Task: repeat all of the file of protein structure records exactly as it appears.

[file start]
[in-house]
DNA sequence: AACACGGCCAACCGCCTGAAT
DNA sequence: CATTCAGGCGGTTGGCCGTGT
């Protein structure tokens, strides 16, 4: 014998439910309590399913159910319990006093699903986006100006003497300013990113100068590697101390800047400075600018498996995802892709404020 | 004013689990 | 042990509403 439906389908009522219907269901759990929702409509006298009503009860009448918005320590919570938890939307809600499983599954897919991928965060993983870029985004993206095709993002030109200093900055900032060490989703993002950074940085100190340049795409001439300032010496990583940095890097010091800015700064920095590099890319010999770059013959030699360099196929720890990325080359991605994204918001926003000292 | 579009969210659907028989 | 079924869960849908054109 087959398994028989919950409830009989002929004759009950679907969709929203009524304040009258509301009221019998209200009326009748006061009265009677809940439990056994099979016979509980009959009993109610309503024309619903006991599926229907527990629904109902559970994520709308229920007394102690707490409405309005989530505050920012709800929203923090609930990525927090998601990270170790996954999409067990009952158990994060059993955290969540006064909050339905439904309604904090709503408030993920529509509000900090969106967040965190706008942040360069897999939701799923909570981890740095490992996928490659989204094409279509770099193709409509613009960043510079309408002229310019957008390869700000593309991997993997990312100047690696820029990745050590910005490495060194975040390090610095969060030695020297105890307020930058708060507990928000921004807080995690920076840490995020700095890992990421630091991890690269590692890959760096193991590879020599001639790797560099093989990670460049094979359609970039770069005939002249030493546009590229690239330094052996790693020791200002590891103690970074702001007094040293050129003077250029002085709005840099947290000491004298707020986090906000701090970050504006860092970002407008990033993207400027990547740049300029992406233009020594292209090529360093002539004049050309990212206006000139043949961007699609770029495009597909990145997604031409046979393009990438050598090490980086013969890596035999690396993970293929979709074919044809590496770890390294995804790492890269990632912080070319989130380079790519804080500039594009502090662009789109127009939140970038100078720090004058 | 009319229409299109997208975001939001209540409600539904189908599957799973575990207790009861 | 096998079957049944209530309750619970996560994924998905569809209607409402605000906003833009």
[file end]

[in-house]
DNA sequence: AACACGGCCAACCGCCTGAAT
DNA sequence: CATTCAGGCGGTTGGCCGTGT
């Protein structure tokens, strides 16, 4: 014998439910309590399913159910319990006093699903986006100006003497300013990113100068590697101390800047400075600018498996995802892709404020 | 004013689990 | 042990509403 439906389908009522219907269901759990929702409509006298009503009860009448918005320590919570938890939307809600499983599954897919991928965060993983870029985004993206095709993002030109200093900055900032060490989703993002950074940085100190340049795409001439300032010496990583940095890097010091800015700064920095590099890319010999770059013959030699360099196929720890990325080359991605994204918001926003000292 | 579009969210659907028989 | 079924869960849908054109 087959398994028989919950409830009989002929004759009950679907969709929203009524304040009258509301009221019998209200009326009748006061009265009677809940439990056994099979016979509980009959009993109610309503024309619903006991599926229907527990629904109902559970994520709308229920007394102690707490409405309005989530505050920012709800929203923090609930990525927090998601990270170790996954999409067990009952158990994060059993955290969540006064909050339905439904309604904090709503408030993920529509509000900090969106967040965190706008942040360069897999939701799923909570981890740095490992996928490659989204094409279509770099193709409509613009960043510079309408002229310019957008390869700000593309991997993997990312100047690696820029990745050590910005490495060194975040390090610095969060030695020297105890307020930058708060507990928000921004807080995690920076840490995020700095890992990421630091991890690269590692890959760096193991590879020599001639790797560099093989990670460049094979359609970039770069005939002249030493546009590229690239330094052996790693020791200002590891103690970074702001007094040293050129003077250029002085709005840099947290000491004298707020986090906000701090970050504006860092970002407008990033993207400027990547740049300029992406233009020594292209090529360093002539004049050309990212206006000139043949961007699609770029495009597909990145997604031409046979393009990438050598090490980086013969890596035999690396993970293929979709074919044809590496770890390294995804790492890269990632912080070319989130380079790519804080500039594009502090662009789109127009939140970038100078720090004058 | 009319229409299109997208975001939001209540409600539904189908599957799973575990207790009861 | 096998079957049944209530309750619970996560994924998905569809209607409402605000906003833009």